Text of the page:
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PlantFiles: Elephant Ear, Taro
Colocasia esculenta 'Miranda'

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Family: Araceae (a-RAY-see-ee) (Info)
Genus: Colocasia (kol-oh-KAY-see-uh) (Info)
Species: esculenta (es-kew-LEN-tuh) (Info)
Cultivar: Miranda
Additional cultivar information: (aka Burgundy Stem)

5 members have or want this plant for trade.

Category:
Herbs
Tropicals and Tender Perennials

Height:
18-24 in. (45-60 cm)
24-36 in. (60-90 cm)
36-48 in. (90-120 cm)
4-6 ft. (1.2-1.8 m)
6-8 ft. (1.8-2.4 m)

Spacing:
24-36 in. (60-90 cm)

Hardiness:
USDA Zone 9a: to -6.6 C (20 F)
USDA Zone 9b: to -3.8 C (25 F)
USDA Zone 10a: to -1.1 C (30 F)
USDA Zone 10b: to 1.7 C (35 F)
USDA Zone 11: above 4.5 C (40 F)

Sun Exposure:
Full Sun
Sun to Partial Shade

Danger:
All parts of plant are poisonous if ingested

Bloom Color:
White/Near White

Bloom Time:
Unknown - Tell us

Foliage:
Grown for foliage
Blue-Green
Burgundy
Bronze-Green
Smooth-Textured

Other details:
Average Water Needs; Water regularly; do not overwater
Suitable for growing in containers

Soil pH requirements:
5.6 to 6.0 (acidic)
6.1 to 6.5 (mildly acidic)
6.6 to 7.5 (neutral)

Patent Information:
Unknown - Tell us

Propagation Methods:
By dividing rhizomes, tubers, corms or bulbs (including offsets)

Seed Collecting:
Unknown - Tell us

Click thumbnail
to view:

By skaz421
Thumbnail #1 of Colocasia esculenta by skaz421

Profile:

2 positives
1 neutral
No negatives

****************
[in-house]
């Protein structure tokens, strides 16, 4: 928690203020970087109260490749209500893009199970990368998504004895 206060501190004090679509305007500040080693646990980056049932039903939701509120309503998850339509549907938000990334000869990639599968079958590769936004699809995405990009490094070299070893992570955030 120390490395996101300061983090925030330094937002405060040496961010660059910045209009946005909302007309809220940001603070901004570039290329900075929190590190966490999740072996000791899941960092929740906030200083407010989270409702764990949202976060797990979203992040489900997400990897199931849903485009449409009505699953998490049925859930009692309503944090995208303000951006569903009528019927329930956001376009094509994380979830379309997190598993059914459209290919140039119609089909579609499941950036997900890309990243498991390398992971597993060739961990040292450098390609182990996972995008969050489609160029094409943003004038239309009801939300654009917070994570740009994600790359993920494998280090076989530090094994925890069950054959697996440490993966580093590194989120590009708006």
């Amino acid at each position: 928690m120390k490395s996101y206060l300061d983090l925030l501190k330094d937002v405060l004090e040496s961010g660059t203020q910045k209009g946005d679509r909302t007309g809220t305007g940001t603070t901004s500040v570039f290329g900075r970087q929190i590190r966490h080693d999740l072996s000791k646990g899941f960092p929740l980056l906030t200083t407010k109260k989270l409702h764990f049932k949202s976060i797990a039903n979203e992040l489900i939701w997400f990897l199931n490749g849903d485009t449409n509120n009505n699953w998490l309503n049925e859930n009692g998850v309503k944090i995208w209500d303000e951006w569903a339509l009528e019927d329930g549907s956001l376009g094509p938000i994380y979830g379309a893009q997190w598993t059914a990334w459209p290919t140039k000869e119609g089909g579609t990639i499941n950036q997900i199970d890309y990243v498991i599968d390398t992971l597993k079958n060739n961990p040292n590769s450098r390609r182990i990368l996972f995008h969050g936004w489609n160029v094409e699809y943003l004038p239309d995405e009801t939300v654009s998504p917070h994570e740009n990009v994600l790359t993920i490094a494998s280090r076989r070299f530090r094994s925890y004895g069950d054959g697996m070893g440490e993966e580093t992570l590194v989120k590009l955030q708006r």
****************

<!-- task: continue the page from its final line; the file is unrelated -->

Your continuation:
Gardeners' Notes:

RatingAuthorContent
Positive Michaelp On Dec 23, 2007, Michaelp from Glendale, UT (Zone 5a) wrote:

This variety has edible leaves, but not much of a corm, it spreads by runner so will be invasive in warm wet areas, -the leaves of this one need to be boiled for about 15 min. in water with a little salt added, the leaf texture is very firm and is still fairly firm after cooking,[ I like this quality, and it is very good with just a little butter added to it] the flavor is good, but it does not get soft and fall apart when cooked like most luau [leaf] vegetable types, --this would make it good for wrapping food for cooking ,especially for the outside layer, --it is not as tough as "Iliuaua" but comes close, [and requires much less cooking time to make it safe to eat]. The leaves are 16 x 20 inches on a mature plant so the leaves are plenty large enough for wrapping food bundles.

Positive pnklace On May 12, 2006, pnklace from Nabb, IN (Zone 6a) wrote:

after researching this plant I have found that in the West Indies, taro is grown in tropical regions as a staple carbohydrate food source. With a distinct nutty flavor, its tubers are used much like we use potatoes, baked, boiled or roasted. I don't understand why all parts of the plants are listed as poisnous here. I research because I have a 2 year old and do not want her getting ahold of something that will hurt her.

Neutral Suze_ On Jan 20, 2006, Suze_ from (Zone 7b) wrote:

Best known for its distinctive stem coloration.

Regional...

This plant has been said to grow in the following regions:

Orange Springs, Florida
Zephyrhills, Florida



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